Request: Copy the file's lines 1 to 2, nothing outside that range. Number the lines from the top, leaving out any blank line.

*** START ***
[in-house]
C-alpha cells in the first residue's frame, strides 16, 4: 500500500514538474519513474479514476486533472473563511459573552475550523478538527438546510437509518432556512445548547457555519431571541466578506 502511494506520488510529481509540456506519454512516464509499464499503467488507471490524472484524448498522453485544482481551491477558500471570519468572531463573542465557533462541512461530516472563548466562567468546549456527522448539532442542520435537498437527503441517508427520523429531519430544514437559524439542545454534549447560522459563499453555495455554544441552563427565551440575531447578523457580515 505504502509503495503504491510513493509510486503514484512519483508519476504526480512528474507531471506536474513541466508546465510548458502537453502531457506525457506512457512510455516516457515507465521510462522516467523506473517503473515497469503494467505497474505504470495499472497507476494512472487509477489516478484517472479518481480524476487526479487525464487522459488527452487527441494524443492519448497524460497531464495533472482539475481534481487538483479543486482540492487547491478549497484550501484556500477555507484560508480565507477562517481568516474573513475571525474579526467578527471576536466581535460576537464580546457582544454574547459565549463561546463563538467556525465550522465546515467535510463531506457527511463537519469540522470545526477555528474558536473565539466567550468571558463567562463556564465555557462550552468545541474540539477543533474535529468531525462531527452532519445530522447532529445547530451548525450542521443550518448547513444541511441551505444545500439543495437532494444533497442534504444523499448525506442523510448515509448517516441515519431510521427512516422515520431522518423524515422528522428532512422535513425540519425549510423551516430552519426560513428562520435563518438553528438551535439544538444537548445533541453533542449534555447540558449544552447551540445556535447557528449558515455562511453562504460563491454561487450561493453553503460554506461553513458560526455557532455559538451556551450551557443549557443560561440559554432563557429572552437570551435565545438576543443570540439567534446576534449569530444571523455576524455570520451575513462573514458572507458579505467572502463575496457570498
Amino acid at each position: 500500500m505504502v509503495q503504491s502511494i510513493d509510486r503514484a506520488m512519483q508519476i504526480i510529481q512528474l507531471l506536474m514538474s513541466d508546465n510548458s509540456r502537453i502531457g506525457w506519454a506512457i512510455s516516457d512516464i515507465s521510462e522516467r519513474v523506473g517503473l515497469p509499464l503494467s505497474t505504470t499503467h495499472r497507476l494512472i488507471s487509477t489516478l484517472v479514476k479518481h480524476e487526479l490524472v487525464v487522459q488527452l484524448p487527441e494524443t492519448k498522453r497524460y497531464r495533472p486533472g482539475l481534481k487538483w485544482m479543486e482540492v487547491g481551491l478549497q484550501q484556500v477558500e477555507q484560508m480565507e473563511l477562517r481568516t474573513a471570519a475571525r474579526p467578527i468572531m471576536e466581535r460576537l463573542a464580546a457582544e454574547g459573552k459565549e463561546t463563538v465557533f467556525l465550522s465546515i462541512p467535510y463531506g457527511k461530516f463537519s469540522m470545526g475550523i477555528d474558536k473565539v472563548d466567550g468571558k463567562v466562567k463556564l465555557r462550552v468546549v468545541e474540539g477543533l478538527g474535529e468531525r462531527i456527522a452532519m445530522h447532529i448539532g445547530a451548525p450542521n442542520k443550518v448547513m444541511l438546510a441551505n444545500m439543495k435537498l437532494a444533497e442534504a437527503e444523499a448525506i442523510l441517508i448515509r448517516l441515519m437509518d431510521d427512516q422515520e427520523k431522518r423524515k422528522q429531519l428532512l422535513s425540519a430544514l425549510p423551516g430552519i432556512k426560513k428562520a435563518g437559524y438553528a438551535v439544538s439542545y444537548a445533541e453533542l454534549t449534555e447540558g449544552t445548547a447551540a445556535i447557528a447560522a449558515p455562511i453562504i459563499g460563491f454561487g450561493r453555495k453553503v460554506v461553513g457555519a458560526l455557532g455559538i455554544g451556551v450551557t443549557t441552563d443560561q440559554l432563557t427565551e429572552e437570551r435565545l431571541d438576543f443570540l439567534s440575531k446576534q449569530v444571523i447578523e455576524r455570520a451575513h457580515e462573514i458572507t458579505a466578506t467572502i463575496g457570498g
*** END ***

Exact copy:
[in-house]
C-alpha cells in the first residue's frame, strides 16, 4: 500500500514538474519513474479514476486533472473563511459573552475550523478538527438546510437509518432556512445548547457555519431571541466578506 502511494506520488510529481509540456506519454512516464509499464499503467488507471490524472484524448498522453485544482481551491477558500471570519468572531463573542465557533462541512461530516472563548466562567468546549456527522448539532442542520435537498437527503441517508427520523429531519430544514437559524439542545454534549447560522459563499453555495455554544441552563427565551440575531447578523457580515 505504502509503495503504491510513493509510486503514484512519483508519476504526480512528474507531471506536474513541466508546465510548458502537453502531457506525457506512457512510455516516457515507465521510462522516467523506473517503473515497469503494467505497474505504470495499472497507476494512472487509477489516478484517472479518481480524476487526479487525464487522459488527452487527441494524443492519448497524460497531464495533472482539475481534481487538483479543486482540492487547491478549497484550501484556500477555507484560508480565507477562517481568516474573513475571525474579526467578527471576536466581535460576537464580546457582544454574547459565549463561546463563538467556525465550522465546515467535510463531506457527511463537519469540522470545526477555528474558536473565539466567550468571558463567562463556564465555557462550552468545541474540539477543533474535529468531525462531527452532519445530522447532529445547530451548525450542521443550518448547513444541511441551505444545500439543495437532494444533497442534504444523499448525506442523510448515509448517516441515519431510521427512516422515520431522518423524515422528522428532512422535513425540519425549510423551516430552519426560513428562520435563518438553528438551535439544538444537548445533541453533542449534555447540558449544552447551540445556535447557528449558515455562511453562504460563491454561487450561493453553503460554506461553513458560526455557532455559538451556551450551557443549557443560561440559554432563557429572552437570551435565545438576543443570540439567534446576534449569530444571523455576524455570520451575513462573514458572507458579505467572502463575496457570498